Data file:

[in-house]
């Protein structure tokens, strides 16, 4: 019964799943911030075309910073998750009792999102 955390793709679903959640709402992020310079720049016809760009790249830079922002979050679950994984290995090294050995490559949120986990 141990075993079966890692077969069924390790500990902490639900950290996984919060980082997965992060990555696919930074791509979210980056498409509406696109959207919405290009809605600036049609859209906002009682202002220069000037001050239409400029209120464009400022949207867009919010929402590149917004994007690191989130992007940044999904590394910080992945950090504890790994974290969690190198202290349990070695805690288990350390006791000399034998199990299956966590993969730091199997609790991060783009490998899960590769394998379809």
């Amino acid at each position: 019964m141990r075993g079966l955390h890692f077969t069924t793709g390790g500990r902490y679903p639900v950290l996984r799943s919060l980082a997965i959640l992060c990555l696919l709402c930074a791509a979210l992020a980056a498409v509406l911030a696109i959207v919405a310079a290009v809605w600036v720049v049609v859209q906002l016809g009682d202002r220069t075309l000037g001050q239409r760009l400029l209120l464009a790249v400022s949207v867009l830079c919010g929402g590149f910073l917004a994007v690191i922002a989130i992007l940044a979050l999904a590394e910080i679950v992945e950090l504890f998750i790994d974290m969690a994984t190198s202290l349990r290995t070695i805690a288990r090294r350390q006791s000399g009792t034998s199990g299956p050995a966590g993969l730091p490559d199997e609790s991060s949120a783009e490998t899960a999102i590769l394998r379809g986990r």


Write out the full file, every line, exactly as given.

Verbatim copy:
[in-house]
């Protein structure tokens, strides 16, 4: 019964799943911030075309910073998750009792999102 955390793709679903959640709402992020310079720049016809760009790249830079922002979050679950994984290995090294050995490559949120986990 141990075993079966890692077969069924390790500990902490639900950290996984919060980082997965992060990555696919930074791509979210980056498409509406696109959207919405290009809605600036049609859209906002009682202002220069000037001050239409400029209120464009400022949207867009919010929402590149917004994007690191989130992007940044999904590394910080992945950090504890790994974290969690190198202290349990070695805690288990350390006791000399034998199990299956966590993969730091199997609790991060783009490998899960590769394998379809």
């Amino acid at each position: 019964m141990r075993g079966l955390h890692f077969t069924t793709g390790g500990r902490y679903p639900v950290l996984r799943s919060l980082a997965i959640l992060c990555l696919l709402c930074a791509a979210l992020a980056a498409v509406l911030a696109i959207v919405a310079a290009v809605w600036v720049v049609v859209q906002l016809g009682d202002r220069t075309l000037g001050q239409r760009l400029l209120l464009a790249v400022s949207v867009l830079c919010g929402g590149f910073l917004a994007v690191i922002a989130i992007l940044a979050l999904a590394e910080i679950v992945e950090l504890f998750i790994d974290m969690a994984t190198s202290l349990r290995t070695i805690a288990r090294r350390q006791s000399g009792t034998s199990g299956p050995a966590g993969l730091p490559d199997e609790s991060s949120a783009e490998t899960a999102i590769l394998r379809g986990r």